In law school, the best and the brightest get jobs at Big Law, P.A., or get a clerkship with the Supreme Court and then move onto a glorious job at Big Law, P.A.
Usually the only talk of solo attorneys is “well, you can always go solo if you can’t find anything else.”
The truth is, some attorneys actually want to go solo and start their own firm.
And surprise, surprise, we work pretty hard—but we actually can make a comfortable living.
Myth 1: solo attorneys couldn’t get a “real” job
I did not understand this stigma before going solo and I definitely do not understand it now that I’ve run a firm for over two years.
To be fair, I think the strength of the stigma depends on where you practice and where you go to law school. I graduated from a Top 20 school that tends to send it’s graduates to big firms, awesome clerkships, and other highly-sought positions. Apparently, that does not include starting your own firm.
I can’t ever remember a lunchtime CLE presented by a solo attorney on how they went solo/why they went solo/why you should consider starting your own firm. Again, my school is known as treating going solo as “well, you failed.” To varying degrees, that stigma exists at other schools and within the legal community as a whole.
Dig a little deeper, however, and you’ll discover that many people at big firms and awesome clerkships have outright respect (and perhaps some level of jealously) for attorneys who run their own firms. The perception of “solo = loser” seems to be most prevalent amongst law students that have OCI ingrained in their skulls and relatively new associates that think working at a firm is the only way to go.
Talk to senior associates or partners at big firms and many of them understand just how tough it is to keep a successful solo practice running. I’ve been told by more than one person “there’s no way I could do what you do—I just couldn’t do make it work.” Some of even say things like “I’ve got it easy, your job is way tougher than mine.”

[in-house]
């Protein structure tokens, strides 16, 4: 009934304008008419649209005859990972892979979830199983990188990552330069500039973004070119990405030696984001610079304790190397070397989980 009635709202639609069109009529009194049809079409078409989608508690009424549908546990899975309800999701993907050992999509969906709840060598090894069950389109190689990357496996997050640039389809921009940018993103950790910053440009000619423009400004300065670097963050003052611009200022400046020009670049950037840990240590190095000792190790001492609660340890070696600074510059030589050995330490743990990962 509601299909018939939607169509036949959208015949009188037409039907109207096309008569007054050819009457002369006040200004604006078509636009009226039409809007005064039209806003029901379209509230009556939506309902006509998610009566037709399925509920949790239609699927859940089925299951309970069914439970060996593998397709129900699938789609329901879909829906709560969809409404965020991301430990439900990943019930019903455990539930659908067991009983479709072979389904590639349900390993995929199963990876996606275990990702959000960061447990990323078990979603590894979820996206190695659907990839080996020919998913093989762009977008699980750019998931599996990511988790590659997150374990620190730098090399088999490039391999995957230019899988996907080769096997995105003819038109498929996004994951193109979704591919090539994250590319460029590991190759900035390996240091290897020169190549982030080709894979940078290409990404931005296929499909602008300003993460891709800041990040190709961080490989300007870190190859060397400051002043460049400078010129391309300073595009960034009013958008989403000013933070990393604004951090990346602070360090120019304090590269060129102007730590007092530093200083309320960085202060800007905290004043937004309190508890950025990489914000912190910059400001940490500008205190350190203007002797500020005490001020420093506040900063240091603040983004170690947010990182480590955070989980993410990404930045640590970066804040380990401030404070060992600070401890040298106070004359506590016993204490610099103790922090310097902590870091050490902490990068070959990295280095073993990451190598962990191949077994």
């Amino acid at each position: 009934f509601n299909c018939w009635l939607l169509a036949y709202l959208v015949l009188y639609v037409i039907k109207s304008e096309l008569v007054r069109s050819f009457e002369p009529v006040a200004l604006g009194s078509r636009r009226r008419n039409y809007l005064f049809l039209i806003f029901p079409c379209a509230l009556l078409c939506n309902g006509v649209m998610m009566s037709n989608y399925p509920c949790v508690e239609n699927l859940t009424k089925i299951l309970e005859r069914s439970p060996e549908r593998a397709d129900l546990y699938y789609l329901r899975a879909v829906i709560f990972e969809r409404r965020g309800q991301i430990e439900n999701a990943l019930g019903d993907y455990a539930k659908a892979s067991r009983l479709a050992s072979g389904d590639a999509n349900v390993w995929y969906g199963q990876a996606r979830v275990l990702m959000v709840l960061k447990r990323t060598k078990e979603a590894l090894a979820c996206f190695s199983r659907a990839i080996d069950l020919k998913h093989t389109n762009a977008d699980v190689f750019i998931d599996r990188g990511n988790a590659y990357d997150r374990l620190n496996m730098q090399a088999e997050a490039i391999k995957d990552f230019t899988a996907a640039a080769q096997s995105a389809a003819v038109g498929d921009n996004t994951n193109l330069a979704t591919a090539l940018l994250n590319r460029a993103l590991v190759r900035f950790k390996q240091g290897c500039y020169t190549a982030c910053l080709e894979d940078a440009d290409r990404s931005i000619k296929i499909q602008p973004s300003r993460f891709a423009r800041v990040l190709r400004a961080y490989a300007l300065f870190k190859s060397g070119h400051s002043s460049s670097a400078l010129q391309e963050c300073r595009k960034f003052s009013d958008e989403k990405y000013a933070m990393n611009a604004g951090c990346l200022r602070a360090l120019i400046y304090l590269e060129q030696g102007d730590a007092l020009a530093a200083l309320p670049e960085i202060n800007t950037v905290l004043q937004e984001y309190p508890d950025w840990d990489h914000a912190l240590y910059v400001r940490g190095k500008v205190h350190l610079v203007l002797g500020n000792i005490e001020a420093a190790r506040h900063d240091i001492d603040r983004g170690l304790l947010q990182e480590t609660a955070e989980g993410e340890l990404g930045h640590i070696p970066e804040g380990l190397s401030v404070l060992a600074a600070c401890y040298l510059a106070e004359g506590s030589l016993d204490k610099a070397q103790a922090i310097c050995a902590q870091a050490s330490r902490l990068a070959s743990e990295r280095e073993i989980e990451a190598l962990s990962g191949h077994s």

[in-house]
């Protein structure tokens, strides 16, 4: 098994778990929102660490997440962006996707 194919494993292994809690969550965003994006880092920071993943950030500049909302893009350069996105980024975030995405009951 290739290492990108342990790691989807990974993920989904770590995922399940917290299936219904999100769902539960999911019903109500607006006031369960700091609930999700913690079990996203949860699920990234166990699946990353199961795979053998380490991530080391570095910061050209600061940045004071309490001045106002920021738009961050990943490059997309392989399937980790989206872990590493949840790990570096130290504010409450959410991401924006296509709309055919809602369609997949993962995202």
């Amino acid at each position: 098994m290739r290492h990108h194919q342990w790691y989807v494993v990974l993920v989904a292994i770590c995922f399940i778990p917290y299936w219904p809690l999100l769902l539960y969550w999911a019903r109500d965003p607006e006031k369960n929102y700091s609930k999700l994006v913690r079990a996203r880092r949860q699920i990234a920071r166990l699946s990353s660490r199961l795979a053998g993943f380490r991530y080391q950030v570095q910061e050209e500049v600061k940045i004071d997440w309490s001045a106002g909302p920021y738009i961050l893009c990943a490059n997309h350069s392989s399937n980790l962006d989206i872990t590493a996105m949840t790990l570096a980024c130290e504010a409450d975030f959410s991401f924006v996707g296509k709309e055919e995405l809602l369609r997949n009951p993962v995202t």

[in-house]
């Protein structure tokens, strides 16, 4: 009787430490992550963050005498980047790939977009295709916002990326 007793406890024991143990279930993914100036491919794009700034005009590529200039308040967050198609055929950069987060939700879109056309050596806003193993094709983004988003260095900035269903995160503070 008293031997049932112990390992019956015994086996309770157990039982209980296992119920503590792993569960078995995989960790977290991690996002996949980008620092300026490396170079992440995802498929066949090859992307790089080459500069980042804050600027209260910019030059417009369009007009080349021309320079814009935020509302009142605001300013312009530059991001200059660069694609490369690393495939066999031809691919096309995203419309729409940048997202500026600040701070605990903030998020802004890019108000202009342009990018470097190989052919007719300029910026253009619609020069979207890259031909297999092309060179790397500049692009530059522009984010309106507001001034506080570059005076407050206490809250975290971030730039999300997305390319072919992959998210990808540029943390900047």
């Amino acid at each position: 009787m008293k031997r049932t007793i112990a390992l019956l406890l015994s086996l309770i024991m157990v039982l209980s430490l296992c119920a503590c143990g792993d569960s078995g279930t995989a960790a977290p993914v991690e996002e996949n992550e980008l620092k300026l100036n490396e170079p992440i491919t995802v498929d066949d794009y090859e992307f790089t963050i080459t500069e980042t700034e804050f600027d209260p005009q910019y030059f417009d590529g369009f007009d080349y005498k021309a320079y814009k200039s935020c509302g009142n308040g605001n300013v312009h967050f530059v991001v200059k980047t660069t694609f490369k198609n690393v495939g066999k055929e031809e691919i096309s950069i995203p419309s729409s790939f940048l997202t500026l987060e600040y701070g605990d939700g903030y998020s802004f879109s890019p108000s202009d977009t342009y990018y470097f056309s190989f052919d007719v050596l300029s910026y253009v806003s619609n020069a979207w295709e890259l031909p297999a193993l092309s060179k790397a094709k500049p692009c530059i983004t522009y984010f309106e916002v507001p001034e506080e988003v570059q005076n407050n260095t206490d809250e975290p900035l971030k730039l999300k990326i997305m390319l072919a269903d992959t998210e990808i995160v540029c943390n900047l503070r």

I happen to know a fair number of individuals that currently work at big firms as a fallback to their own failed attempt at starting a solo practice. Yes, working at a firm was their second choice, not their first.
Look, there’s positives and negatives about both sides of the fence. But don’t ever believe that solo attorneys couldn’t find another job.
Myth 2: solo attorneys are slackers that don’t work hard
If the comparison is between the life of a solo and a first year associate that works eighty hours a week, that’s not a fair comparison. I don’t work eighty hours a week. I usually work about 50-55 hours week and it’s rarely much less.
I’m usually in my office for about 8-9 hours a day, with no lunch break. I also usually work another 1-2 hours at night after the kids go to sleep. I also teach two classes at a local law school and write for Lawyerist—which usually happens at night or on the weekends (happy Mother’s day!). And don’t forget about marketing, networking, and presenting CLEs.